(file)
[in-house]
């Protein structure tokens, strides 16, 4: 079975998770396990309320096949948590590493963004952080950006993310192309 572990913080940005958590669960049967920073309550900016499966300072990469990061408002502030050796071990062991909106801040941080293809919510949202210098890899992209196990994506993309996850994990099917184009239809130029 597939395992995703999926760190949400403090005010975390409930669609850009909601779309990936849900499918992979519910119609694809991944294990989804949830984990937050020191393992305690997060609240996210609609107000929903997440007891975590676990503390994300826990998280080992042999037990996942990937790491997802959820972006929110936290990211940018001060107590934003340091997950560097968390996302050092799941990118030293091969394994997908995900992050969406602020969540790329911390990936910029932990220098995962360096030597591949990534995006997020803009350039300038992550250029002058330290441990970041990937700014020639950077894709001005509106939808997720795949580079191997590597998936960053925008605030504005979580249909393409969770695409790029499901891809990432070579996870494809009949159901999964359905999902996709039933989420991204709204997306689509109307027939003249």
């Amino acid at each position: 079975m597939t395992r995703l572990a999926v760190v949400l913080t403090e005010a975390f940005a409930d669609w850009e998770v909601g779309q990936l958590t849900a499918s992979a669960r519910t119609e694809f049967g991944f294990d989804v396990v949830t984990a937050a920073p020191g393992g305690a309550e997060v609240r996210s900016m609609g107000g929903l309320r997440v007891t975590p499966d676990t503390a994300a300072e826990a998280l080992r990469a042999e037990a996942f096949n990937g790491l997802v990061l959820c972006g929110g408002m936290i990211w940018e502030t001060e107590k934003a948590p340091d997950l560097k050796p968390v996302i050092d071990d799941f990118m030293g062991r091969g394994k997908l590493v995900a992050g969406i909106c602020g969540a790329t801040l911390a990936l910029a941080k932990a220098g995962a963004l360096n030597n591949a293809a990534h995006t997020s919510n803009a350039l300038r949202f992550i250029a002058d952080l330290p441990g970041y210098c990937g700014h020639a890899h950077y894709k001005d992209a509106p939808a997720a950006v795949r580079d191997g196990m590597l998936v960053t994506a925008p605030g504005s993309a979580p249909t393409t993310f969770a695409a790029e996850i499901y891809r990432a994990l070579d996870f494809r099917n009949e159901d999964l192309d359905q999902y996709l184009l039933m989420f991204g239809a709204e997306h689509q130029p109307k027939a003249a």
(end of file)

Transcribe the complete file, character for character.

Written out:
[in-house]
């Protein structure tokens, strides 16, 4: 079975998770396990309320096949948590590493963004952080950006993310192309 572990913080940005958590669960049967920073309550900016499966300072990469990061408002502030050796071990062991909106801040941080293809919510949202210098890899992209196990994506993309996850994990099917184009239809130029 597939395992995703999926760190949400403090005010975390409930669609850009909601779309990936849900499918992979519910119609694809991944294990989804949830984990937050020191393992305690997060609240996210609609107000929903997440007891975590676990503390994300826990998280080992042999037990996942990937790491997802959820972006929110936290990211940018001060107590934003340091997950560097968390996302050092799941990118030293091969394994997908995900992050969406602020969540790329911390990936910029932990220098995962360096030597591949990534995006997020803009350039300038992550250029002058330290441990970041990937700014020639950077894709001005509106939808997720795949580079191997590597998936960053925008605030504005979580249909393409969770695409790029499901891809990432070579996870494809009949159901999964359905999902996709039933989420991204709204997306689509109307027939003249």
């Amino acid at each position: 079975m597939t395992r995703l572990a999926v760190v949400l913080t403090e005010a975390f940005a409930d669609w850009e998770v909601g779309q990936l958590t849900a499918s992979a669960r519910t119609e694809f049967g991944f294990d989804v396990v949830t984990a937050a920073p020191g393992g305690a309550e997060v609240r996210s900016m609609g107000g929903l309320r997440v007891t975590p499966d676990t503390a994300a300072e826990a998280l080992r990469a042999e037990a996942f096949n990937g790491l997802v990061l959820c972006g929110g408002m936290i990211w940018e502030t001060e107590k934003a948590p340091d997950l560097k050796p968390v996302i050092d071990d799941f990118m030293g062991r091969g394994k997908l590493v995900a992050g969406i909106c602020g969540a790329t801040l911390a990936l910029a941080k932990a220098g995962a963004l360096n030597n591949a293809a990534h995006t997020s919510n803009a350039l300038r949202f992550i250029a002058d952080l330290p441990g970041y210098c990937g700014h020639a890899h950077y894709k001005d992209a509106p939808a997720a950006v795949r580079d191997g196990m590597l998936v960053t994506a925008p605030g504005s993309a979580p249909t393409t993310f969770a695409a790029e996850i499901y891809r990432a994990l070579d996870f494809r099917n009949e159901d999964l192309d359905q999902y996709l184009l039933m989420f991204g239809a709204e997306h689509q130029p109307k027939a003249a």